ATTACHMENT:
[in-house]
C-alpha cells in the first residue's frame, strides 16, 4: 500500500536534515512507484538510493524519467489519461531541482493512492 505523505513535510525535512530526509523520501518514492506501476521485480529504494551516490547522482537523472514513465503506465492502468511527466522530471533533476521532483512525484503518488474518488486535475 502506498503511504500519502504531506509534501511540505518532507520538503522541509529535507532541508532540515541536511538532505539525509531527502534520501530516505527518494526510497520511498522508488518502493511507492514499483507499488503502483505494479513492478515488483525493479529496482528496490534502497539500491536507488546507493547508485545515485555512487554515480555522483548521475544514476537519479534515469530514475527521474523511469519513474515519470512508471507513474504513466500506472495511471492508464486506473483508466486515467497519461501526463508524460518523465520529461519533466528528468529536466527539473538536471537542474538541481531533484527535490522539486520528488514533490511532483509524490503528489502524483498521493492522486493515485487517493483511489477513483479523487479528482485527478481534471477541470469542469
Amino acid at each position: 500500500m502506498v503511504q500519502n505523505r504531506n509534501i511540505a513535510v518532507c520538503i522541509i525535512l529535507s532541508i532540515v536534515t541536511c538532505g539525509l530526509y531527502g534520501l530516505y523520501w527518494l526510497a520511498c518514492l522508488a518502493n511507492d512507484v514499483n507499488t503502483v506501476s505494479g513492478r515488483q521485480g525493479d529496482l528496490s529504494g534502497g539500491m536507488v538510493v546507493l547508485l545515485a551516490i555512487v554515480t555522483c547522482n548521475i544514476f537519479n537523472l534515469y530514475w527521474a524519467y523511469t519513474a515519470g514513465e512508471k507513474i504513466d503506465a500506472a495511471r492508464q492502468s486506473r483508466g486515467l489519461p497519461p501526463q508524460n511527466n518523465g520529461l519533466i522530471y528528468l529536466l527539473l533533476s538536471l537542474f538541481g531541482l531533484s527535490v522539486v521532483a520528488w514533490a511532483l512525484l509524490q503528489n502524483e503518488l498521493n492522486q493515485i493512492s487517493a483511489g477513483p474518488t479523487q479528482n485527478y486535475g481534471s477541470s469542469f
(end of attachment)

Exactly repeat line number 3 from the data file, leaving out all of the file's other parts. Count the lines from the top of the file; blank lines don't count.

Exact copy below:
Amino acid at each position: 500500500m502506498v503511504q500519502n505523505r504531506n509534501i511540505a513535510v518532507c520538503i522541509i525535512l529535507s532541508i532540515v536534515t541536511c538532505g539525509l530526509y531527502g534520501l530516505y523520501w527518494l526510497a520511498c518514492l522508488a518502493n511507492d512507484v514499483n507499488t503502483v506501476s505494479g513492478r515488483q521485480g525493479d529496482l528496490s529504494g534502497g539500491m536507488v538510493v546507493l547508485l545515485a551516490i555512487v554515480t555522483c547522482n548521475i544514476f537519479n537523472l534515469y530514475w527521474a524519467y523511469t519513474a515519470g514513465e512508471k507513474i504513466d503506465a500506472a495511471r492508464q492502468s486506473r483508466g486515467l489519461p497519461p501526463q508524460n511527466n518523465g520529461l519533466i522530471y528528468l529536466l527539473l533533476s538536471l537542474f538541481g531541482l531533484s527535490v522539486v521532483a520528488w514533490a511532483l512525484l509524490q503528489n502524483e503518488l498521493n492522486q493515485i493512492s487517493a483511489g477513483p474518488t479523487q479528482n485527478y486535475g481534471s477541470s469542469f